Story Skeleton—Pride & Prejudice
Story structure relates to the psychological appeal of narrative, that which engages readers and builds in them a sense of anticipation—a desire to know what happens next. This blog series is meant to demonstrate the universality of story structure with plot breakdowns of award-winning and classic novels.
PRIDE, PREJUDICE, AND PLOT TWISTS
The plot of Jane Austen’s most famous novel of manners, Pride and Prejudice, is remarkably intricate for a book that has been described as “just a bunch of people going to each other’s houses.” Originally published in three volumes, Austen’s novel is a masterclass in building a distinctive, believable world, populated with a colorful character ensemble that forms a strong narrative spine (or story skeleton).
The novel’s protagonist is Elizabeth Bennet, a headstrong young woman who must navigate a society obsessed with status and marriage. Of course, Austen’s chorus of supporting characters is so vibrant that one could plot a detailed narrative arc for any of them: Elizabeth’s foil-turned-love interest Mr. Darcy, her sisters Jane and Lydia, and even her marriage-obsessed mother. All their interwoven narrative threads serve to form a satisfyingly complex textile.
But despite its wealth of characters and overall narrative complexity, we can still fit Pride and Prejudice into Hannah Sheppard’s pitch test, a tried-and-true creative writing staple:
When A (inciting incident) happens, B (character) must do C (action) otherwise/before D (catastrophe).
The pitch for Pride and Prejudice would be as follows: When a couple of eligible bachelors come to town, Elizabeth Bennet must overcome her prejudice against one of them, Mr. Darcy, in order to secure happiness for her sister and herself.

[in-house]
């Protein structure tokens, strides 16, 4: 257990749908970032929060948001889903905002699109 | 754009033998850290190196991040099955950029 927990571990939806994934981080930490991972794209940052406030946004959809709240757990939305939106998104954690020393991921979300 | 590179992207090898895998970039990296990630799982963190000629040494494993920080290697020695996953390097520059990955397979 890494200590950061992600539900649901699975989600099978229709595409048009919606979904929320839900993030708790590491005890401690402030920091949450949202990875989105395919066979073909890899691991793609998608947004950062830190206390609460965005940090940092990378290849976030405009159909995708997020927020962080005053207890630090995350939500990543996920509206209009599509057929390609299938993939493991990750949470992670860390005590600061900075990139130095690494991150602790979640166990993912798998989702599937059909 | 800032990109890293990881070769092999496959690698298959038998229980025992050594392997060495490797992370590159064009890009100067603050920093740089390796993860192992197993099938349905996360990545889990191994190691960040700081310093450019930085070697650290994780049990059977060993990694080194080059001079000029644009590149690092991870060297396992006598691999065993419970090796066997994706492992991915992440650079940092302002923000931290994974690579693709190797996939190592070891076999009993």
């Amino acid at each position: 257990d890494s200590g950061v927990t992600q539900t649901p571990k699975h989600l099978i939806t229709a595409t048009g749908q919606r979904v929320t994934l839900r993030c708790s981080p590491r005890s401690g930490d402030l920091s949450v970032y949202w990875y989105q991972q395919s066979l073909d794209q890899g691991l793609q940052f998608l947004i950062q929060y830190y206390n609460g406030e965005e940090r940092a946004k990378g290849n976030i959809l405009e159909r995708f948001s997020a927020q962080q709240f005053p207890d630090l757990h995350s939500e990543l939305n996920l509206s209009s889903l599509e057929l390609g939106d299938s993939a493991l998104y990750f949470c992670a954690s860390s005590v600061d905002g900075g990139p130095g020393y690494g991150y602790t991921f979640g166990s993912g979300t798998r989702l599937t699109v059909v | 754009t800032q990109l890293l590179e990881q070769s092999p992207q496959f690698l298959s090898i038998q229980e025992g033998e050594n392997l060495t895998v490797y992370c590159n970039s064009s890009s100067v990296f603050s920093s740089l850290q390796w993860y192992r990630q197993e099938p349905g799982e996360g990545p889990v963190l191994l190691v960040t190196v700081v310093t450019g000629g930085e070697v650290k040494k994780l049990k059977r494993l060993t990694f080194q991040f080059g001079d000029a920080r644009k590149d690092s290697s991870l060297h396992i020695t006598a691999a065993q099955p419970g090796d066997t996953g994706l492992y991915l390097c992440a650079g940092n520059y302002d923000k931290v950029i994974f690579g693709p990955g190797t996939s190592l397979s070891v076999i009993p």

Elizabeth’s key goal in Pride and Prejudice is less clear-cut than other protagonists—say, Ahab’s pursuit of the white whale. This reflects Austen’s tendency towards realism in her novels and her deep understanding that our own motivations are usually precipitated by circumstance.
As a result, Elizabeth’s journey takes the shape of a series of situational short-term goals: to make it through social events with minimal embarrassment, to assist Jane in her romance with Mr. Bingley, to save Lydia’s reputation after her botched elopement, and so on. However, if we were to assign an overall aim to Elizabeth, it would be to obtain happiness for herself and her loved ones—without sacrificing her principles.
Though we never directly witness the “stasis” of Elizabeth’s day-to-day life, we can reasonably assume the status quo: she finds the typical obsession with marriage and men to be somewhat silly, and considers herself above it. She’s confident in herself as a good judge of character, and thinks she has the world figured out—or at least the social world of her little section of England.
“Enter late, exit early” is oft-given advice when writing short stories, but Austen applies it to novel-writing too. The novel’s iconic opening immediately gives us a juicy inciting incident: the entrance of a highly eligible bachelor, Mr. Bingley, into the neighborhood. This throws Lizzy and her sisters headlong into a newly invigorated world of courtship and social climbing.
Point of no return
The point of no return occurs at a subsequent village ball, during which there are two crucially intertwined incidents. One of these is that Bingley’s friend Mr. Darcy insults Elizabeth without knowing she can hear him, at which point she (understandably) forms a strong personal grudge against him.